XXXIV. - SOLILOQUY OF MACBETH.
Ir it were done when 't is done, then 't were well
It were done quickly: if the assassination
Could trammel up the consequence, and catch,
With his surcease, success; that but this blow
Might be the be-all and the end-all here,
But here, upon this bank and shoal of time,
We'd jump the life to come. But, in these cases,
We still have judgment here; that we but teach
Bloody instructions, which being taught, return
To plague the inventor. This even-handed justice
CATO OVER THE DEAD BODY OF HIS SON.
Commends the ingredients of our poisoned chalice
To our own lips. He's here in double trust :
First, as I am his kinsman and his subject,
Strong both against the deed; then, as his host,
Who should against his murderer shut the door,
Not bear the knife myself. Besides, this Duncan
Hath borne his faculties so meek, hath been
So clear in his great office, that his virtues
Will plead like angels, trumpet-tongued, against
The deep damnation of his taking-off:
And pity, like a naked new-born babe,
Striding the blast, or heaven's cherubim, horsed
Upon the sightless couriers of the air,
Shall blow the horrid deed in every eye,
That tears shall drown the wind. I have no spur
To prick the sides of my intent, but only
Vaulting ambition, which o’erleaps itself,
And falls on the other.
XXXV. - CATO OVER THE DEAD BODY OF HIS SON. The opening line of the following should be uttered with emotion, and with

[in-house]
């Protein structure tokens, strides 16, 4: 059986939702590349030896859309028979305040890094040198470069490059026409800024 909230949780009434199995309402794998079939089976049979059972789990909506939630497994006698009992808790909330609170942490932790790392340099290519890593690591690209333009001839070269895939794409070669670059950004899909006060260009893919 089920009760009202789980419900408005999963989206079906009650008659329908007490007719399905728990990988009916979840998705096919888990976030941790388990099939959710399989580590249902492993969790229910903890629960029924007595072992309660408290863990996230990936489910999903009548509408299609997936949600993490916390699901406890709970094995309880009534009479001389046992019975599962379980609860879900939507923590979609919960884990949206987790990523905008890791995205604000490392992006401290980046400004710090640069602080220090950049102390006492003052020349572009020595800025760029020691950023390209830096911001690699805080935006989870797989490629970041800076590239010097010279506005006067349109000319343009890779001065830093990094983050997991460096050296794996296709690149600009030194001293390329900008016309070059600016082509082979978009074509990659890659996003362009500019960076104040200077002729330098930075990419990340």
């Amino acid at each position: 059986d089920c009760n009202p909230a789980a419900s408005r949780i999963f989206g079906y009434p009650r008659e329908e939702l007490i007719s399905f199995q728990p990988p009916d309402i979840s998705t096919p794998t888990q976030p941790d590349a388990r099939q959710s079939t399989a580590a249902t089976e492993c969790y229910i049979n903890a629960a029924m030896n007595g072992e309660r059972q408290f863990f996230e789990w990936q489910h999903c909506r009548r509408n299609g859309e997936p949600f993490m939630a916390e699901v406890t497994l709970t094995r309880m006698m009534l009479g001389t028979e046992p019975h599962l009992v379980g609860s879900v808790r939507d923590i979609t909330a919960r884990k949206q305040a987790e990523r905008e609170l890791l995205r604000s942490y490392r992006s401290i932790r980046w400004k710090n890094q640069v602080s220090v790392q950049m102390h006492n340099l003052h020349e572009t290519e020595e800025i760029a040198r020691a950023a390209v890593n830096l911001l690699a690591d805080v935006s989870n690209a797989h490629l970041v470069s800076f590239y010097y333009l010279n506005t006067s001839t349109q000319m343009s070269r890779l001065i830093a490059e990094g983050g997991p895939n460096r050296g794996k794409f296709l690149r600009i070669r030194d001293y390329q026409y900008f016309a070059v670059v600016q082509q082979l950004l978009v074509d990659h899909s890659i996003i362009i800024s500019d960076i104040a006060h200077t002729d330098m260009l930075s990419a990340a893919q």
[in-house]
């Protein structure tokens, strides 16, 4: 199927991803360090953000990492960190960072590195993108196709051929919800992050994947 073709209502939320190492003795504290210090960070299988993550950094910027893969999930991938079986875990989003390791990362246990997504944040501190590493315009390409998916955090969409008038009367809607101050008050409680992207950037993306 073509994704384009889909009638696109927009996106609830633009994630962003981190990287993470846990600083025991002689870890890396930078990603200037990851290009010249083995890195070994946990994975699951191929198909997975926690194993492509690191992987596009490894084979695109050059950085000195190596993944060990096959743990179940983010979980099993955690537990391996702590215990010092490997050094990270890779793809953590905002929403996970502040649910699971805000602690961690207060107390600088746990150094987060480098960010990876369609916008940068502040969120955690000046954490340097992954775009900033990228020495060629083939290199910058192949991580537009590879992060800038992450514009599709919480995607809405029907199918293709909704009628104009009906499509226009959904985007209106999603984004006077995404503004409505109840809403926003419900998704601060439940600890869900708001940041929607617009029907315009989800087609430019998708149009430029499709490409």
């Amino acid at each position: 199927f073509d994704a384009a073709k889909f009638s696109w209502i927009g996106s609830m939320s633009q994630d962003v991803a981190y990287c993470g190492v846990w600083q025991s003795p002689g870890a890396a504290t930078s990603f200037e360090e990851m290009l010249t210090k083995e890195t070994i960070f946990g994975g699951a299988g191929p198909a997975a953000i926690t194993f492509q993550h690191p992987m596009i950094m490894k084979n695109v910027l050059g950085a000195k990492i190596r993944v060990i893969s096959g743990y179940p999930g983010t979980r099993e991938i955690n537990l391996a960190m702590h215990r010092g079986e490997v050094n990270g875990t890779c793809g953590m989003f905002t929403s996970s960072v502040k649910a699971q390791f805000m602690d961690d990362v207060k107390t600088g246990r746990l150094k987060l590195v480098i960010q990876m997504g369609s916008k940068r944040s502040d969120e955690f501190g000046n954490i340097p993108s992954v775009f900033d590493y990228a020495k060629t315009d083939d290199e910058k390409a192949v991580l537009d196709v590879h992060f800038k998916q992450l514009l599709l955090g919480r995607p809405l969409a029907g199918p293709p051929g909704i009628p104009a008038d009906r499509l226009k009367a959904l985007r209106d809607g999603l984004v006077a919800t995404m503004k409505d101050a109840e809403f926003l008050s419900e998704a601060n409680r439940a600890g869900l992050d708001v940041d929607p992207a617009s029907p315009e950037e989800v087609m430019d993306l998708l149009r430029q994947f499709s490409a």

eyes and hands elevated. At the second line the speaker may take a step forward, as if to meet the body. He is to imagine friends around him, and, in places, to address them. The beautiful climax, beginning “The mistress of the world,” &c, should be spoken with animation; the voice rising at each successive step of the climax. In the sixth line from the end of the extract, at the words " brave youth,” the speaker may point to where the dead body is supposed to lie.
Thanks to the Gods! my boy has done his duty.
Welcome, my son! here lay him down, my friends,
Full in my sight; that I may view at leisure
The bloody corse, and count those glorious wounds.
How beautiful is Death when earned by Virtue!
Who would not be that youth! what pity is it
That we can die but once to serve our country!
Why sits this sadness on your brows, my friends ?
I should have blushed if Cato's house had stood
Secure and flourished in a civil war.
Portius, behold thy brother, and remember